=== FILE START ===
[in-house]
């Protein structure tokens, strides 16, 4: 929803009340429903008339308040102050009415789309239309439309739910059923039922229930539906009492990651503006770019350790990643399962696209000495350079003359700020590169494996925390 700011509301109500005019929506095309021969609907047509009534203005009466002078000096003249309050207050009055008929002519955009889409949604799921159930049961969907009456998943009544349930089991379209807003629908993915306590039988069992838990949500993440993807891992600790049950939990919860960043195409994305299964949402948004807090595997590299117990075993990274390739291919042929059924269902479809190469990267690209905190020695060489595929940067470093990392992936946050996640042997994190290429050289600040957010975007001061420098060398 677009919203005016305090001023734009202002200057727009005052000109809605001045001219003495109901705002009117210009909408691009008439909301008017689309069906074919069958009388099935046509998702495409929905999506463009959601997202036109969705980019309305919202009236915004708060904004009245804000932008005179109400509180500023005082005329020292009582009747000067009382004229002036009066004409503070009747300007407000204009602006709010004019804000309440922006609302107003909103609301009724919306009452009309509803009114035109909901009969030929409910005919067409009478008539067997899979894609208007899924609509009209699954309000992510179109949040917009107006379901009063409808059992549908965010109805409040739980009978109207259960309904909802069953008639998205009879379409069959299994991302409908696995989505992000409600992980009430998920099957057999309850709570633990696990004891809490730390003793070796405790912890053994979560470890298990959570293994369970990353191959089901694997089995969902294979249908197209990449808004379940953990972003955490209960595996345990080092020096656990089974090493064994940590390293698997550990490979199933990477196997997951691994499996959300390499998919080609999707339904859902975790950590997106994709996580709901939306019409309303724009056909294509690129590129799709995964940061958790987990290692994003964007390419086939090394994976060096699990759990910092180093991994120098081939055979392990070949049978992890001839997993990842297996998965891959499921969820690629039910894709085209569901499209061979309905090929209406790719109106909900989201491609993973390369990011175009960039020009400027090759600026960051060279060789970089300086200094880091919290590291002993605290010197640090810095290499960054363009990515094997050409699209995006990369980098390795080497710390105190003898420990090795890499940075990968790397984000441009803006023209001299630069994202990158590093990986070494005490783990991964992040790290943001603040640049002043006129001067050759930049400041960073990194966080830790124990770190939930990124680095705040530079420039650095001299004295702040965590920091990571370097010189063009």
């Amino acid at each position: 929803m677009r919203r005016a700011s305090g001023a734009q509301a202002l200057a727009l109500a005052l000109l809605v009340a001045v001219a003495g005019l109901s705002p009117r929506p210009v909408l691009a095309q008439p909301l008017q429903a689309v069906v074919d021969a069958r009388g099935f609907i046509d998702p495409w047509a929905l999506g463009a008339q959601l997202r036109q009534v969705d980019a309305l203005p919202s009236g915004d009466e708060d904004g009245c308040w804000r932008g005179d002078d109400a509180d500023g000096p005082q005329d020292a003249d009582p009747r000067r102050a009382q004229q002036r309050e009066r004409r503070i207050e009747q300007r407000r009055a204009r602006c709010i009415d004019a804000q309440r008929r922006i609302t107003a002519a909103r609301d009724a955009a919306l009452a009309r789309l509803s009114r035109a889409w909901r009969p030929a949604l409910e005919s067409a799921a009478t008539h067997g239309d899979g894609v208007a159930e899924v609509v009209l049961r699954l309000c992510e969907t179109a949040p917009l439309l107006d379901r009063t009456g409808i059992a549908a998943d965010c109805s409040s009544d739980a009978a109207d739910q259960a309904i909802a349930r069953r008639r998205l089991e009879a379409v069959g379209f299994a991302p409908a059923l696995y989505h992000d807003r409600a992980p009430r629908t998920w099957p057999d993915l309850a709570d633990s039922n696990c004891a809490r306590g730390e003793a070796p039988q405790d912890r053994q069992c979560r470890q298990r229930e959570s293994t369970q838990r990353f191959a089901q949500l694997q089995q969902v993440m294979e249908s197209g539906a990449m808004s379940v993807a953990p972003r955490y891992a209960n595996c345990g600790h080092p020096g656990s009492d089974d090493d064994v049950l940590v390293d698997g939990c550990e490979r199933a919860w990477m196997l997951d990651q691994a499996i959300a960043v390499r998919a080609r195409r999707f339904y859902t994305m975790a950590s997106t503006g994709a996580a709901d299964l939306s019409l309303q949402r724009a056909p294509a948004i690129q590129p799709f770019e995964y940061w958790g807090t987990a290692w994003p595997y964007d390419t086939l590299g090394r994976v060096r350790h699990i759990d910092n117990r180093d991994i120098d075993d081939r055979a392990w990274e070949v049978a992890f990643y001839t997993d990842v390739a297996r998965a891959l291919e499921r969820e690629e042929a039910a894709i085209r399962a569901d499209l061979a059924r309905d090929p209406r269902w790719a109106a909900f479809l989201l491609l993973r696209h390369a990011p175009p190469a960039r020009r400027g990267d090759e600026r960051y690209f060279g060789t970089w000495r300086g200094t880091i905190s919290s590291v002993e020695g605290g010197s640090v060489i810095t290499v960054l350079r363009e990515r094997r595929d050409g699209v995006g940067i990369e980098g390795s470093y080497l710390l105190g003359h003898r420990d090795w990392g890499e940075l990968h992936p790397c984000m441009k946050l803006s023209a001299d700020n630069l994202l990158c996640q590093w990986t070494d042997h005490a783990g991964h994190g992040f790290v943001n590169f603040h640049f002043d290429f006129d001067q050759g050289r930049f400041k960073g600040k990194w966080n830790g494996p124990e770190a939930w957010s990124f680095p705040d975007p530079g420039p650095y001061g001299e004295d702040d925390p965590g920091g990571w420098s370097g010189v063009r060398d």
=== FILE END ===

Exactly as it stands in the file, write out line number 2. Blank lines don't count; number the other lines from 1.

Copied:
């Protein structure tokens, strides 16, 4: 929803009340429903008339308040102050009415789309239309439309739910059923039922229930539906009492990651503006770019350790990643399962696209000495350079003359700020590169494996925390 700011509301109500005019929506095309021969609907047509009534203005009466002078000096003249309050207050009055008929002519955009889409949604799921159930049961969907009456998943009544349930089991379209807003629908993915306590039988069992838990949500993440993807891992600790049950939990919860960043195409994305299964949402948004807090595997590299117990075993990274390739291919042929059924269902479809190469990267690209905190020695060489595929940067470093990392992936946050996640042997994190290429050289600040957010975007001061420098060398 677009919203005016305090001023734009202002200057727009005052000109809605001045001219003495109901705002009117210009909408691009008439909301008017689309069906074919069958009388099935046509998702495409929905999506463009959601997202036109969705980019309305919202009236915004708060904004009245804000932008005179109400509180500023005082005329020292009582009747000067009382004229002036009066004409503070009747300007407000204009602006709010004019804000309440922006609302107003909103609301009724919306009452009309509803009114035109909901009969030929409910005919067409009478008539067997899979894609208007899924609509009209699954309000992510179109949040917009107006379901009063409808059992549908965010109805409040739980009978109207259960309904909802069953008639998205009879379409069959299994991302409908696995989505992000409600992980009430998920099957057999309850709570633990696990004891809490730390003793070796405790912890053994979560470890298990959570293994369970990353191959089901694997089995969902294979249908197209990449808004379940953990972003955490209960595996345990080092020096656990089974090493064994940590390293698997550990490979199933990477196997997951691994499996959300390499998919080609999707339904859902975790950590997106994709996580709901939306019409309303724009056909294509690129590129799709995964940061958790987990290692994003964007390419086939090394994976060096699990759990910092180093991994120098081939055979392990070949049978992890001839997993990842297996998965891959499921969820690629039910894709085209569901499209061979309905090929209406790719109106909900989201491609993973390369990011175009960039020009400027090759600026960051060279060789970089300086200094880091919290590291002993605290010197640090810095290499960054363009990515094997050409699209995006990369980098390795080497710390105190003898420990090795890499940075990968790397984000441009803006023209001299630069994202990158590093990986070494005490783990991964992040790290943001603040640049002043006129001067050759930049400041960073990194966080830790124990770190939930990124680095705040530079420039650095001299004295702040965590920091990571370097010189063009």